For years, people with HIV who know but don’t disclose their status before engaging in sex—even protected sex—have risked arrest in many places. Some people have been prosecuted and convicted even when no HIV transmission occurred. In some cases, including nonsexual spitting cases, people have been convicted even when there was zero risk of transmission.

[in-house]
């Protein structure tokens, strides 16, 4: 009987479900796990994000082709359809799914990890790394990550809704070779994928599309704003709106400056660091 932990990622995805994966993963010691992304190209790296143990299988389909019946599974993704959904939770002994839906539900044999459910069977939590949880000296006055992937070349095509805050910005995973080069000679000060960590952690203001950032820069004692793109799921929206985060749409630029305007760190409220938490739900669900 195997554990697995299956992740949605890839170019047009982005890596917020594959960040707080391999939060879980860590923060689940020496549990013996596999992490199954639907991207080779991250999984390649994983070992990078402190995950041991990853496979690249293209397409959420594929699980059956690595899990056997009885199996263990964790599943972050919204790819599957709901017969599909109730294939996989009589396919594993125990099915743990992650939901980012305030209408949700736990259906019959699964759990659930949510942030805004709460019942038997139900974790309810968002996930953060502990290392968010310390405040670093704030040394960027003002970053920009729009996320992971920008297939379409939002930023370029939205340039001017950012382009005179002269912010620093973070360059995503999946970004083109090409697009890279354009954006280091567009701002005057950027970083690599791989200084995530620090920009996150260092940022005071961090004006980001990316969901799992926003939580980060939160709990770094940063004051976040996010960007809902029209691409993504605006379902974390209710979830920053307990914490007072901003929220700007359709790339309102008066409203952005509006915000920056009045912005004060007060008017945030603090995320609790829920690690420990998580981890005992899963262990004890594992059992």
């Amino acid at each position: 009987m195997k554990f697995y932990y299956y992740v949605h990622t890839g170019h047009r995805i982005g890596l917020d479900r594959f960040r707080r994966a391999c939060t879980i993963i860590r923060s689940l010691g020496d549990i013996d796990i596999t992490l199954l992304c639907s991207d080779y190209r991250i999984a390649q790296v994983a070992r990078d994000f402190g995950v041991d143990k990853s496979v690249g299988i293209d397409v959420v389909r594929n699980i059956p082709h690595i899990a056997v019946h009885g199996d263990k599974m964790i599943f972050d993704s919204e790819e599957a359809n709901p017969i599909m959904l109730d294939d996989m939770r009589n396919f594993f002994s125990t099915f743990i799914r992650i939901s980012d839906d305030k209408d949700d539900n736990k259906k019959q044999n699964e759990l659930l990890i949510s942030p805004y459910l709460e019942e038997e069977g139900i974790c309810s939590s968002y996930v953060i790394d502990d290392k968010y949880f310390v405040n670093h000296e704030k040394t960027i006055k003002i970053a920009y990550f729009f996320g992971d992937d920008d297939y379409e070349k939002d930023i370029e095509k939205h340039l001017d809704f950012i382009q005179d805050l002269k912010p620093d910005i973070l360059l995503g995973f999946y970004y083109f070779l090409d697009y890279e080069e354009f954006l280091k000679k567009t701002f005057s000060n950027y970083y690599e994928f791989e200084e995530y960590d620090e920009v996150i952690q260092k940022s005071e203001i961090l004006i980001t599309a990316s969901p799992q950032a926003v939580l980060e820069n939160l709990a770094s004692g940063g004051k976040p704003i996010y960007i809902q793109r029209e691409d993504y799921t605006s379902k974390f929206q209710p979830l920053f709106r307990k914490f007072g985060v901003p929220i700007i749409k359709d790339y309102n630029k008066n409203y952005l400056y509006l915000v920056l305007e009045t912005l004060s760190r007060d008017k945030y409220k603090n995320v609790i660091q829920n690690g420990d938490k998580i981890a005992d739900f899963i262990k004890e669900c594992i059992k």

Enter common sense on the bench: In May a Canadian judge ruled that an HIV-positive man could not be convicted of sexual assault for being the receptive partner in anal sex with an HIV-negative man. The negative insertive partner ran no real risk of contracting HIV, the judge held, citing a risk of 0.04 percent per act. According to the Canadian HIV/AIDS Legal Network, the judge said the defendant should have disclosed his HIV before sex, “but not every unethical or reprehensible act engages the heavy hand of the law.” Here’s to replacing senseless punishment with sensible health education—encouraging people to get tested, extinguishing myths and stigma and helping people to disclose their status.